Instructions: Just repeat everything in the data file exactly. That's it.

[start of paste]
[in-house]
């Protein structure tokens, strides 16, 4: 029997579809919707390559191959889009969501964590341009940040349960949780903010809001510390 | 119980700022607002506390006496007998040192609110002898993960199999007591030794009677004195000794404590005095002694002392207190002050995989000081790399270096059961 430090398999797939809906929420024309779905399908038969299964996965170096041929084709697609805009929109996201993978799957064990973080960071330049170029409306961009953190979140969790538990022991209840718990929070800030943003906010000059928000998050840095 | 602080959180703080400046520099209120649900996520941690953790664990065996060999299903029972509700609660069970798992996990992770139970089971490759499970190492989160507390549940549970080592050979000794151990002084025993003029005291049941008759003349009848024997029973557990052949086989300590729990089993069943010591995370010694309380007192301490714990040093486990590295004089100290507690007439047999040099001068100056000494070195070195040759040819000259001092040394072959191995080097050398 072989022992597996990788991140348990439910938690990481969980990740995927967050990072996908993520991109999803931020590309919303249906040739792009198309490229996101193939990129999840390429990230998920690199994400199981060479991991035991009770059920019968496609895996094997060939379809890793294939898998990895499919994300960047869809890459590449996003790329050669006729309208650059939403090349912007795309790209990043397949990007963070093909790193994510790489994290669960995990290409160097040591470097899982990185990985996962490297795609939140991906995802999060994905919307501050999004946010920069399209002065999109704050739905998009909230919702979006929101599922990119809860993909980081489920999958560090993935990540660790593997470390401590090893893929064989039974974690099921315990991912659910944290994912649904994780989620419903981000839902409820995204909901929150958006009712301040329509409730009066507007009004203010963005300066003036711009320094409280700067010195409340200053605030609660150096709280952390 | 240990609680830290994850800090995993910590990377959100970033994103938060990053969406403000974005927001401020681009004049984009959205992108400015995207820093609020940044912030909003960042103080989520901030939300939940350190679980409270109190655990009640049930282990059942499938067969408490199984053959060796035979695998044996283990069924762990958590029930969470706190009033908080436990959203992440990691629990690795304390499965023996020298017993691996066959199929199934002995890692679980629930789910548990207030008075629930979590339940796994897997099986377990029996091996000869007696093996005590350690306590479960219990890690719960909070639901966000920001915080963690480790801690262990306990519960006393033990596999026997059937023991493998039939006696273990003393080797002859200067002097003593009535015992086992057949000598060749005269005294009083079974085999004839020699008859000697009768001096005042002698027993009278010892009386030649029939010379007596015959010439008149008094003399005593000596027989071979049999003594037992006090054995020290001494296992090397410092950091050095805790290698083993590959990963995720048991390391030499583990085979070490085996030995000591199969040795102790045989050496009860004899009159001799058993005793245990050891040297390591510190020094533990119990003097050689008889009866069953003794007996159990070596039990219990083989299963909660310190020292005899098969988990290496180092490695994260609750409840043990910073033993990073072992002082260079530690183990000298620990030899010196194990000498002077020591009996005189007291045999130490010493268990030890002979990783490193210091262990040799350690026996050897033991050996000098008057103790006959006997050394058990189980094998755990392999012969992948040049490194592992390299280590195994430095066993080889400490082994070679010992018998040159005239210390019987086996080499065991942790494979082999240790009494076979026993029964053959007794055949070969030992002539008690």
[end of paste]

[in-house]
């Protein structure tokens, strides 16, 4: 029997579809919707390559191959889009969501964590341009940040349960949780903010809001510390 | 119980700022607002506390006496007998040192609110002898993960199999007591030794009677004195000794404590005095002694002392207190002050995989000081790399270096059961 430090398999797939809906929420024309779905399908038969299964996965170096041929084709697609805009929109996201993978799957064990973080960071330049170029409306961009953190979140969790538990022991209840718990929070800030943003906010000059928000998050840095 | 602080959180703080400046520099209120649900996520941690953790664990065996060999299903029972509700609660069970798992996990992770139970089971490759499970190492989160507390549940549970080592050979000794151990002084025993003029005291049941008759003349009848024997029973557990052949086989300590729990089993069943010591995370010694309380007192301490714990040093486990590295004089100290507690007439047999040099001068100056000494070195070195040759040819000259001092040394072959191995080097050398 072989022992597996990788991140348990439910938690990481969980990740995927967050990072996908993520991109999803931020590309919303249906040739792009198309490229996101193939990129999840390429990230998920690199994400199981060479991991035991009770059920019968496609895996094997060939379809890793294939898998990895499919994300960047869809890459590449996003790329050669006729309208650059939403090349912007795309790209990043397949990007963070093909790193994510790489994290669960995990290409160097040591470097899982990185990985996962490297795609939140991906995802999060994905919307501050999004946010920069399209002065999109704050739905998009909230919702979006929101599922990119809860993909980081489920999958560090993935990540660790593997470390401590090893893929064989039974974690099921315990991912659910944290994912649904994780989620419903981000839902409820995204909901929150958006009712301040329509409730009066507007009004203010963005300066003036711009320094409280700067010195409340200053605030609660150096709280952390 | 240990609680830290994850800090995993910590990377959100970033994103938060990053969406403000974005927001401020681009004049984009959205992108400015995207820093609020940044912030909003960042103080989520901030939300939940350190679980409270109190655990009640049930282990059942499938067969408490199984053959060796035979695998044996283990069924762990958590029930969470706190009033908080436990959203992440990691629990690795304390499965023996020298017993691996066959199929199934002995890692679980629930789910548990207030008075629930979590339940796994897997099986377990029996091996000869007696093996005590350690306590479960219990890690719960909070639901966000920001915080963690480790801690262990306990519960006393033990596999026997059937023991493998039939006696273990003393080797002859200067002097003593009535015992086992057949000598060749005269005294009083079974085999004839020699008859000697009768001096005042002698027993009278010892009386030649029939010379007596015959010439008149008094003399005593000596027989071979049999003594037992006090054995020290001494296992090397410092950091050095805790290698083993590959990963995720048991390391030499583990085979070490085996030995000591199969040795102790045989050496009860004899009159001799058993005793245990050891040297390591510190020094533990119990003097050689008889009866069953003794007996159990070596039990219990083989299963909660310190020292005899098969988990290496180092490695994260609750409840043990910073033993990073072992002082260079530690183990000298620990030899010196194990000498002077020591009996005189007291045999130490010493268990030890002979990783490193210091262990040799350690026996050897033991050996000098008057103790006959006997050394058990189980094998755990392999012969992948040049490194592992390299280590195994430095066993080889400490082994070679010992018998040159005239210390019987086996080499065991942790494979082999240790009494076979026993029964053959007794055949070969030992002539008690």